The connection between the orphan crisis and human trafficking cannot be denied. Whether a child is living in an institution or in a foster home, the likelihood of them being exploited or trafficked is incredibly high. For example, the head of Florida’s trafficking task force estimates that 70 percent of child trafficking victims are foster youth. A study in New York found that 75 percent of children who were sexually exploited for commercial purposes had spent time in foster care. With having personally heard from some of the exploited youth in New York City myself, I can assure you that this is true. I’ll never forget the story of a young girl who had been living on the streets. She shared with us that the first time she had ever received a hug from a man was from her pimp. You can imagine the emotional bond that was forged in that moment. For the first time in her life she felt loved, safe, and secure. Unfortunately, it was in the arms of the man who later exploited her.

Related to the orphan crisis is what’s often referred to as ‘the fatherless generation.’ The amount of single parent households or children being raised without their father is truly astounding. It is also one of the recurring themes in victims of sex trafficking in the west. Growing up without a father often leads to many emotional and relational issues. The pain that exists as a result of this can be a catalyst for that child to then attempt to fill those voids in someone else.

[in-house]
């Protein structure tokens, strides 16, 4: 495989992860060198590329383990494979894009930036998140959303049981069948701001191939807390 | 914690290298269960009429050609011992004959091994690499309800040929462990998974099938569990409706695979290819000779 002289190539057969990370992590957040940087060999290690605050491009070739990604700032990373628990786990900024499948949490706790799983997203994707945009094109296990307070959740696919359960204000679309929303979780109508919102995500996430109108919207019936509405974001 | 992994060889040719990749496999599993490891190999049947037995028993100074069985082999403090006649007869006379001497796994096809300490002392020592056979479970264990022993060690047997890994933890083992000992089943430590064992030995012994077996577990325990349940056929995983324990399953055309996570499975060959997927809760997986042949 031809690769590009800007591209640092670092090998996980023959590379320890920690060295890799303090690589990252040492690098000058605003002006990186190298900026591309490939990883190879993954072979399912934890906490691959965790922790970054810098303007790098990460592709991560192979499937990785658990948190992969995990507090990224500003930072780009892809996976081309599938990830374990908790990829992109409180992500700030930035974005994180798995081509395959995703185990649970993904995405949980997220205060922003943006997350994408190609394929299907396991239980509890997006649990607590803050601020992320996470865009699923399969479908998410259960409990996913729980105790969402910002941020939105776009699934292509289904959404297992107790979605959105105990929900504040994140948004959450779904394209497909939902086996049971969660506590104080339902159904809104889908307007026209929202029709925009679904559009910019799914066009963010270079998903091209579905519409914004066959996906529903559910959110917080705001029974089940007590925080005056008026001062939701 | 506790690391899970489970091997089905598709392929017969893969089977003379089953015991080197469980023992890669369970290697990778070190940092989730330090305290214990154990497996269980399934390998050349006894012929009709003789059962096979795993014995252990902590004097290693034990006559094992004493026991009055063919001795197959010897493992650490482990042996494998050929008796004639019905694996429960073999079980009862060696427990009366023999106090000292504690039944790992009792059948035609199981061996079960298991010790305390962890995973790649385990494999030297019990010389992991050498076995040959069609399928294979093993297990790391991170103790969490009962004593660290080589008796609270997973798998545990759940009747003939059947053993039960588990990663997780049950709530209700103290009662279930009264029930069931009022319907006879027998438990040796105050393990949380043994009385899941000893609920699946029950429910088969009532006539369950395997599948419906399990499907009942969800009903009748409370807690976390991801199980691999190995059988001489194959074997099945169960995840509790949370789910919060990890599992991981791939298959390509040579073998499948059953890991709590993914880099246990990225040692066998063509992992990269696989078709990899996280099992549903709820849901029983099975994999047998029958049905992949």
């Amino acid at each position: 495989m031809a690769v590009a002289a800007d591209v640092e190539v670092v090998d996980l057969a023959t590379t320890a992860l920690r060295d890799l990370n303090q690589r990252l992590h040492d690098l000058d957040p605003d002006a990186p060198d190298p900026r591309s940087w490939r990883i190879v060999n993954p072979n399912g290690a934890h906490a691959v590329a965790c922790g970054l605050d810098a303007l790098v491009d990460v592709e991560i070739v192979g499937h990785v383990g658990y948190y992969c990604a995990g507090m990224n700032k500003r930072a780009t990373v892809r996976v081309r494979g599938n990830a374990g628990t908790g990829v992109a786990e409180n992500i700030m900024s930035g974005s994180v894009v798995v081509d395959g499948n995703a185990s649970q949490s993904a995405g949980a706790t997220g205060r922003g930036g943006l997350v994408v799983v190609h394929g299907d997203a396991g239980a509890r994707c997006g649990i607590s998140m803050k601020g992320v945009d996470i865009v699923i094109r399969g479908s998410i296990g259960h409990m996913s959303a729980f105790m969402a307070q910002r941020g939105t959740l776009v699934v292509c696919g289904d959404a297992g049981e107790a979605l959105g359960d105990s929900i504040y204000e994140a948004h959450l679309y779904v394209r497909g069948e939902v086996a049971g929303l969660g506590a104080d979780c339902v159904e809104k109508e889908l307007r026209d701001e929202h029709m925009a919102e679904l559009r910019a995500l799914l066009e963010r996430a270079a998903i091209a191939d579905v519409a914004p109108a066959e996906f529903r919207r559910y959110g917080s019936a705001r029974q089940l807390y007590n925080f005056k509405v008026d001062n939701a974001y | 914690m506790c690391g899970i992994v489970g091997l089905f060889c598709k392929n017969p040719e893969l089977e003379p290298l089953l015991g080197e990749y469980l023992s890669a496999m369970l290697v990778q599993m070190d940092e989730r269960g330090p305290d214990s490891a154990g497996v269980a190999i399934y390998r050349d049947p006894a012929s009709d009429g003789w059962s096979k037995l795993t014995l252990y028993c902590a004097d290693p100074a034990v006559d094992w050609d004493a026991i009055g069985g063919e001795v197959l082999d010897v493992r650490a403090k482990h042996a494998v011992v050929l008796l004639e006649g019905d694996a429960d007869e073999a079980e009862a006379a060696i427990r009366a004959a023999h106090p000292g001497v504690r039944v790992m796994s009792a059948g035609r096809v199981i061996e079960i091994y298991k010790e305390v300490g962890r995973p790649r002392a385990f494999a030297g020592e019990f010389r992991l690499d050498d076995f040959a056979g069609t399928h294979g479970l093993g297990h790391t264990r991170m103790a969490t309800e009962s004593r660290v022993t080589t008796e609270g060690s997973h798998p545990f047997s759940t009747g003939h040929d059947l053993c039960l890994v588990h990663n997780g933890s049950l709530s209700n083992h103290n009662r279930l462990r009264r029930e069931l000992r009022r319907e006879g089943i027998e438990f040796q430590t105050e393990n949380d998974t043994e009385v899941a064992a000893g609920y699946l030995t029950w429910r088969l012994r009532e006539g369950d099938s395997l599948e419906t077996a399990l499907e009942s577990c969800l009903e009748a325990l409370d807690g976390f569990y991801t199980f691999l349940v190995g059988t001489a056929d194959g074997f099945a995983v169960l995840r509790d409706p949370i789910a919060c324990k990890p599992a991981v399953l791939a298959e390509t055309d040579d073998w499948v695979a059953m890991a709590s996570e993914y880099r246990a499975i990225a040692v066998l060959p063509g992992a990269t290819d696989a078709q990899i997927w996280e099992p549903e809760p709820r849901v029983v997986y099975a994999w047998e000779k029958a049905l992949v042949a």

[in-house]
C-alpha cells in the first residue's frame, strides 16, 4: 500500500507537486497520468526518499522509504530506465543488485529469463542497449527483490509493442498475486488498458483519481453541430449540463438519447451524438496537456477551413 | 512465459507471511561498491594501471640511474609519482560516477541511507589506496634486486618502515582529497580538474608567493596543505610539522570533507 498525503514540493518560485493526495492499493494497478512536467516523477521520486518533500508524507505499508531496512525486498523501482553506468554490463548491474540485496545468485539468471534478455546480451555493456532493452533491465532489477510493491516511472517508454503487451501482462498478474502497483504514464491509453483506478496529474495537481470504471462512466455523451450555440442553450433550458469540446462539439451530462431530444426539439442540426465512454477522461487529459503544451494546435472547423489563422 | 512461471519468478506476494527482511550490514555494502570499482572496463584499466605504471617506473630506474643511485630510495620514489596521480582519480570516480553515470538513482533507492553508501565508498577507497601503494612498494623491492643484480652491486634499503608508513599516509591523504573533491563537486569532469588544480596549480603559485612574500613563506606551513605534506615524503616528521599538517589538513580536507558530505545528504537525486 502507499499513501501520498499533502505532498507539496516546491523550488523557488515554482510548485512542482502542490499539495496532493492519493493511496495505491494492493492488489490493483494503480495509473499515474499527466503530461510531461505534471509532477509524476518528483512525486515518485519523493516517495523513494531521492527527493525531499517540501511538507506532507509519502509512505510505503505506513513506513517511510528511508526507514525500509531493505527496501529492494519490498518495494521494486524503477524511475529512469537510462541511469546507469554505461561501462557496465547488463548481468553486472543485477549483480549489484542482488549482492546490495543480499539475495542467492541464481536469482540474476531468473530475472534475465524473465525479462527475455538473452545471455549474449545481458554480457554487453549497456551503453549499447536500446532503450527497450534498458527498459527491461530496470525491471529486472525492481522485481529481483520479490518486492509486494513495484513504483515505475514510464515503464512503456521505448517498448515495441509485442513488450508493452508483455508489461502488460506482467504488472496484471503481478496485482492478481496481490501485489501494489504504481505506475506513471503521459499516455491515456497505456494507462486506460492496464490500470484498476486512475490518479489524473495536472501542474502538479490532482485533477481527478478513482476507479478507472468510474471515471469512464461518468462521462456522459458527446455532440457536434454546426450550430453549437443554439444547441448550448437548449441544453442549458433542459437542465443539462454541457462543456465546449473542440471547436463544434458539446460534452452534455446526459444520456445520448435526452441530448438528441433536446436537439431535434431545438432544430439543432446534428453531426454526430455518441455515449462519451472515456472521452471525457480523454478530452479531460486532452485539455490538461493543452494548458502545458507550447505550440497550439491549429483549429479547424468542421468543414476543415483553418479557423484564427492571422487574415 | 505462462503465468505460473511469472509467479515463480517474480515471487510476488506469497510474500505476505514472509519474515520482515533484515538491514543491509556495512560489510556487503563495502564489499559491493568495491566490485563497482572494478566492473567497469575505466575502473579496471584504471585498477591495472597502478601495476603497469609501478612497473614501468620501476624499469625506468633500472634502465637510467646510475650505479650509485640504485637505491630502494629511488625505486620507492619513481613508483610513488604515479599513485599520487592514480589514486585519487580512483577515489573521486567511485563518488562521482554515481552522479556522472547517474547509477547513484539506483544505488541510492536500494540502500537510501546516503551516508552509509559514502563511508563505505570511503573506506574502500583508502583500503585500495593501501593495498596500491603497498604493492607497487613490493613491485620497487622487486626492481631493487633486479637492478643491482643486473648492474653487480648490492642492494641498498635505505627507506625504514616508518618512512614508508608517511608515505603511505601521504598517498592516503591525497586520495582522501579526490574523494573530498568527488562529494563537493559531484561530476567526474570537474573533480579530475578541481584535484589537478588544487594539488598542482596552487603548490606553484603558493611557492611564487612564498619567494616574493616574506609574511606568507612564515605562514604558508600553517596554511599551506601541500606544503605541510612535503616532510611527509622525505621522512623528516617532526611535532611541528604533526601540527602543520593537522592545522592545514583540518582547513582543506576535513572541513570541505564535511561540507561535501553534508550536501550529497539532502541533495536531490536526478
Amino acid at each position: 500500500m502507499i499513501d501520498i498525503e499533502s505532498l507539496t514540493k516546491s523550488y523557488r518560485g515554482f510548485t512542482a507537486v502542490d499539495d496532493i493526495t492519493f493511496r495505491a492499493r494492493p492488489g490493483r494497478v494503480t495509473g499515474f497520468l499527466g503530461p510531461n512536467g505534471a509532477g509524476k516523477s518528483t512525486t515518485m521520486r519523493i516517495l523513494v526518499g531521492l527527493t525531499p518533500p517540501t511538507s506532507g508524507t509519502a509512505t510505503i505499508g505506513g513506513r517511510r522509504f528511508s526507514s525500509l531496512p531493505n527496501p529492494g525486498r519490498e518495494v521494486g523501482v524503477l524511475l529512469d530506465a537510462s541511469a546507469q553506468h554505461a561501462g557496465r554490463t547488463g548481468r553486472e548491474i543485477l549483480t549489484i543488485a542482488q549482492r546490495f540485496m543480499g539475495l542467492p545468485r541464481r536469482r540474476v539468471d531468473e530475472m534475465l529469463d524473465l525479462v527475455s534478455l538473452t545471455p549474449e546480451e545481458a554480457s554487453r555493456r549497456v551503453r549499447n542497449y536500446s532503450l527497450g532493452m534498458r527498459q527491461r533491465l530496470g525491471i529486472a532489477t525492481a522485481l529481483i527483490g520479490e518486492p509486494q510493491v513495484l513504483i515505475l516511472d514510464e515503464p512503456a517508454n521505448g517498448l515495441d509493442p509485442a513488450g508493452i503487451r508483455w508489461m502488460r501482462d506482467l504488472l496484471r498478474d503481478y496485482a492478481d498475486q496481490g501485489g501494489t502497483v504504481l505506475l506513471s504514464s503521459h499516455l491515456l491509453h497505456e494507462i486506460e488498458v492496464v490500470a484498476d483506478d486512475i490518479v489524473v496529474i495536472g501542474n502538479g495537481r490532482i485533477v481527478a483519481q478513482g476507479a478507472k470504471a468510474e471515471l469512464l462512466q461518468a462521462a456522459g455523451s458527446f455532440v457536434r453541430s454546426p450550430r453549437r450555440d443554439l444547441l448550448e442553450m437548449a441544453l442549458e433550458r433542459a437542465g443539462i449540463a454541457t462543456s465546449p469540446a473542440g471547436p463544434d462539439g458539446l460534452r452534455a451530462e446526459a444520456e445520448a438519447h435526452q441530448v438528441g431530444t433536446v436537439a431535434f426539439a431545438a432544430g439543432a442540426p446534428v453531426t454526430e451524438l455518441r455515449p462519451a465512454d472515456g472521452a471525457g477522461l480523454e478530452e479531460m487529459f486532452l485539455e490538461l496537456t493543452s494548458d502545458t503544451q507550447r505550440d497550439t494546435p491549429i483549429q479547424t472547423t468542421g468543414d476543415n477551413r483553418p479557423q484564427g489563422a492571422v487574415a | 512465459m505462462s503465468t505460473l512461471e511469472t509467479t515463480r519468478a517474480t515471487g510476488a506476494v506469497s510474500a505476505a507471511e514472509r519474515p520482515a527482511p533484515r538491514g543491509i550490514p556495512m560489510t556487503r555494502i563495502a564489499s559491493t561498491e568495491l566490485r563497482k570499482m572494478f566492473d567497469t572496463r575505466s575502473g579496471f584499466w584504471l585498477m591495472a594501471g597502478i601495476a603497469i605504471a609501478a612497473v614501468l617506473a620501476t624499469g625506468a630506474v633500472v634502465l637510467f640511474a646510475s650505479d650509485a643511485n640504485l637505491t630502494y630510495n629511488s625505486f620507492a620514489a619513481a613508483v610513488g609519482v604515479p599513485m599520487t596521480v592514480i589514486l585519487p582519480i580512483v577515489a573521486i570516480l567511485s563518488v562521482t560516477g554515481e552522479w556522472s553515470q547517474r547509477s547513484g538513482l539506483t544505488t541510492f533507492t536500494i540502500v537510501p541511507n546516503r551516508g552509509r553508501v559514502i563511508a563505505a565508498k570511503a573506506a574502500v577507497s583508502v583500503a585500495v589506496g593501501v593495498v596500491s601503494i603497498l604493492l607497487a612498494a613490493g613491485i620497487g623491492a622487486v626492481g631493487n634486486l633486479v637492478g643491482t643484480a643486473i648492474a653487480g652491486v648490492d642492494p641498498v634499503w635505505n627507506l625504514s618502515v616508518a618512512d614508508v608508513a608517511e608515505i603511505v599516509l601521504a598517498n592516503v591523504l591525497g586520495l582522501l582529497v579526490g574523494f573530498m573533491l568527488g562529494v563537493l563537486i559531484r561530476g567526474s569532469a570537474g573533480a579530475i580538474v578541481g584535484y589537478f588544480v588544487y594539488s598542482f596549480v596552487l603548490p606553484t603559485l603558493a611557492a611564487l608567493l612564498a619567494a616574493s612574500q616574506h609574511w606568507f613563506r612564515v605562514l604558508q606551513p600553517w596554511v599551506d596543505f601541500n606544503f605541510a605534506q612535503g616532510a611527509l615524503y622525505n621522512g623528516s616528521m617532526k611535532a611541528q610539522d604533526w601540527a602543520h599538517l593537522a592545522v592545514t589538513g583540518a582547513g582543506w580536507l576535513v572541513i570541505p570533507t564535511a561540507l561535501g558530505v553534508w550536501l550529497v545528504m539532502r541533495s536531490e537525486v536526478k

All humans possess basic emotional needs. We all have them; we can’t get around them. These needs have to be met so if we, the caregivers, don’t step in and meet those needs in a healthy way, someone else with ill intentions will. The thread of unmet emotional needs is one that is too often woven into the lives of these children and is usually the thread that is used by traffickers to lure them into captivity. Playing on emotional and psychological wounds, their exploiters often become everything to them. The psychological chains that are developed while being exploited can be extremely difficult to break as they are dependent on the man or woman who is abusing them. 

Traffickers, or those who set out to harm and exploit, are truly some of the greatest psychologists that exist because of their ability to manipulate. They know exactly what to say and how to act in order to wiggle their way into the lives of the girls and boys they intend to exploit. They are so committed to their craft that it has become a science to them. For those of us on the opposing team, we must be even more committed and work to prevent this from happening in the first place.  And, we must be ready to receive the shattered hearts who have faced great pain and fulfill the promises their exploiters could not: to be a safe place to mend, heal, and find freedom.  

We cannot tackle an issue like human trafficking without addressing the vulnerabilities that put people at risk for exploitation. While this issue may seem bleak, there is always hope. We have the ability to love children near and far who are growing up in these situations. And a loving presence is not only what these children need, but what they desire. Loving the vulnerable is how we can end exploitation so I challenge you to take up the cause of the fatherless and transform their lives. We must extend our hearts and be willing to embrace these children and their vulnerabilities before they fall into the traps of injustice.